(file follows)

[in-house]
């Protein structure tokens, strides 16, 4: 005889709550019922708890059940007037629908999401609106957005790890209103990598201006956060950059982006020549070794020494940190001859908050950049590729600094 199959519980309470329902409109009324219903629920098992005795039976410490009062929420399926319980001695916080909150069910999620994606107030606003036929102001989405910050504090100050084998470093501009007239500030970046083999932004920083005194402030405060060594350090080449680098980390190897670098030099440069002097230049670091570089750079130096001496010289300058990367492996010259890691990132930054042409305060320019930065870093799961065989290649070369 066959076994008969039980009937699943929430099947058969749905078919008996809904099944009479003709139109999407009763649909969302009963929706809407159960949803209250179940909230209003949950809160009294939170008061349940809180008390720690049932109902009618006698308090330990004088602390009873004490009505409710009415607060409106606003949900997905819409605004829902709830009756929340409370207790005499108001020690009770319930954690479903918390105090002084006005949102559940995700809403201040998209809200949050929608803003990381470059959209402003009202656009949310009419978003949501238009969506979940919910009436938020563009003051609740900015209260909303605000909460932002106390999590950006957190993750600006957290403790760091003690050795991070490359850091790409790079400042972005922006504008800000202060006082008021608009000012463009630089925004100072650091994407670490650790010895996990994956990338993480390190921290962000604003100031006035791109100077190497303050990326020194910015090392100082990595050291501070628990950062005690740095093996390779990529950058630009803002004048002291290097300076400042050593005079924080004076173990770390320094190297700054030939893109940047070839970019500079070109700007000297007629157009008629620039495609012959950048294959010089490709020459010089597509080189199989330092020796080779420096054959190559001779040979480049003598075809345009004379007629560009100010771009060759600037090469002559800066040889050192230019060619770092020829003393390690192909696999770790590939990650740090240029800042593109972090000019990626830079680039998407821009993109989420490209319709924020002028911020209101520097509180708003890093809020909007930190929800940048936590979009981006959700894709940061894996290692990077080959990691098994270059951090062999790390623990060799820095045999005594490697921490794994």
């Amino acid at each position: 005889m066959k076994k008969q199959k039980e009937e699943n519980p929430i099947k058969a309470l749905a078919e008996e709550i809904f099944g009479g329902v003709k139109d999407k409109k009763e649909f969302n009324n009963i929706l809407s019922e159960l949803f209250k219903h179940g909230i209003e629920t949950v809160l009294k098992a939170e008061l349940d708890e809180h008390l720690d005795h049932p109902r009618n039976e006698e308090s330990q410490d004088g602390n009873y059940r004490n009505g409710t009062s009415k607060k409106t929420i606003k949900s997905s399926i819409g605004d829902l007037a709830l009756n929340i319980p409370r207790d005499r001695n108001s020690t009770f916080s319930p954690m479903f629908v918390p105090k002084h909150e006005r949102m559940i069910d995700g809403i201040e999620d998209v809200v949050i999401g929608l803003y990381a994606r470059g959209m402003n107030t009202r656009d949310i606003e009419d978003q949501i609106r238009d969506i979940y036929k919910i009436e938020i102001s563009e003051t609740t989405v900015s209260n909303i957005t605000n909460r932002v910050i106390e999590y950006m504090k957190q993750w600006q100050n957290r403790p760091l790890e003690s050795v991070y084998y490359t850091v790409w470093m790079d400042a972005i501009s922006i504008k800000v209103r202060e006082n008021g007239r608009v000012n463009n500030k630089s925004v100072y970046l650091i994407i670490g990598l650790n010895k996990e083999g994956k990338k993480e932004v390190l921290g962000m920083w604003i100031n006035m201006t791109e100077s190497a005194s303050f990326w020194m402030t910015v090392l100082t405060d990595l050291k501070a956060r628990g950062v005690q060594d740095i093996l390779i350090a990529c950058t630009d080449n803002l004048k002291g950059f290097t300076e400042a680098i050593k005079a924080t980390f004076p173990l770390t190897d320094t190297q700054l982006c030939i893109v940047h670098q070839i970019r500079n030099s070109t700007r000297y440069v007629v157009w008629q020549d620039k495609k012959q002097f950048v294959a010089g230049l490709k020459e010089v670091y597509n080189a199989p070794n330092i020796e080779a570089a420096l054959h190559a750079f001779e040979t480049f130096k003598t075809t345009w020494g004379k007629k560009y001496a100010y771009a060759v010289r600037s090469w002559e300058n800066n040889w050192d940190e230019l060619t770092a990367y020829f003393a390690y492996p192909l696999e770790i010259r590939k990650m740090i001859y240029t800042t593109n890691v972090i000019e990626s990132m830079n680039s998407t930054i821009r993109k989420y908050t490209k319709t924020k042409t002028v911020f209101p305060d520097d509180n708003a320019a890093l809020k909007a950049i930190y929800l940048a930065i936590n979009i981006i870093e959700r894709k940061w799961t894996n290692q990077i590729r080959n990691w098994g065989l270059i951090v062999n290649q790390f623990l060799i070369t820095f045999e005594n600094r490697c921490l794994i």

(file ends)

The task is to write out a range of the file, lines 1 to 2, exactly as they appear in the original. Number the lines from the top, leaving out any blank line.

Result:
[in-house]
């Protein structure tokens, strides 16, 4: 005889709550019922708890059940007037629908999401609106957005790890209103990598201006956060950059982006020549070794020494940190001859908050950049590729600094 199959519980309470329902409109009324219903629920098992005795039976410490009062929420399926319980001695916080909150069910999620994606107030606003036929102001989405910050504090100050084998470093501009007239500030970046083999932004920083005194402030405060060594350090080449680098980390190897670098030099440069002097230049670091570089750079130096001496010289300058990367492996010259890691990132930054042409305060320019930065870093799961065989290649070369 066959076994008969039980009937699943929430099947058969749905078919008996809904099944009479003709139109999407009763649909969302009963929706809407159960949803209250179940909230209003949950809160009294939170008061349940809180008390720690049932109902009618006698308090330990004088602390009873004490009505409710009415607060409106606003949900997905819409605004829902709830009756929340409370207790005499108001020690009770319930954690479903918390105090002084006005949102559940995700809403201040998209809200949050929608803003990381470059959209402003009202656009949310009419978003949501238009969506979940919910009436938020563009003051609740900015209260909303605000909460932002106390999590950006957190993750600006957290403790760091003690050795991070490359850091790409790079400042972005922006504008800000202060006082008021608009000012463009630089925004100072650091994407670490650790010895996990994956990338993480390190921290962000604003100031006035791109100077190497303050990326020194910015090392100082990595050291501070628990950062005690740095093996390779990529950058630009803002004048002291290097300076400042050593005079924080004076173990770390320094190297700054030939893109940047070839970019500079070109700007000297007629157009008629620039495609012959950048294959010089490709020459010089597509080189199989330092020796080779420096054959190559001779040979480049003598075809345009004379007629560009100010771009060759600037090469002559800066040889050192230019060619770092020829003393390690192909696999770790590939990650740090240029800042593109972090000019990626830079680039998407821009993109989420490209319709924020002028911020209101520097509180708003890093809020909007930190929800940048936590979009981006959700894709940061894996290692990077080959990691098994270059951090062999790390623990060799820095045999005594490697921490794994």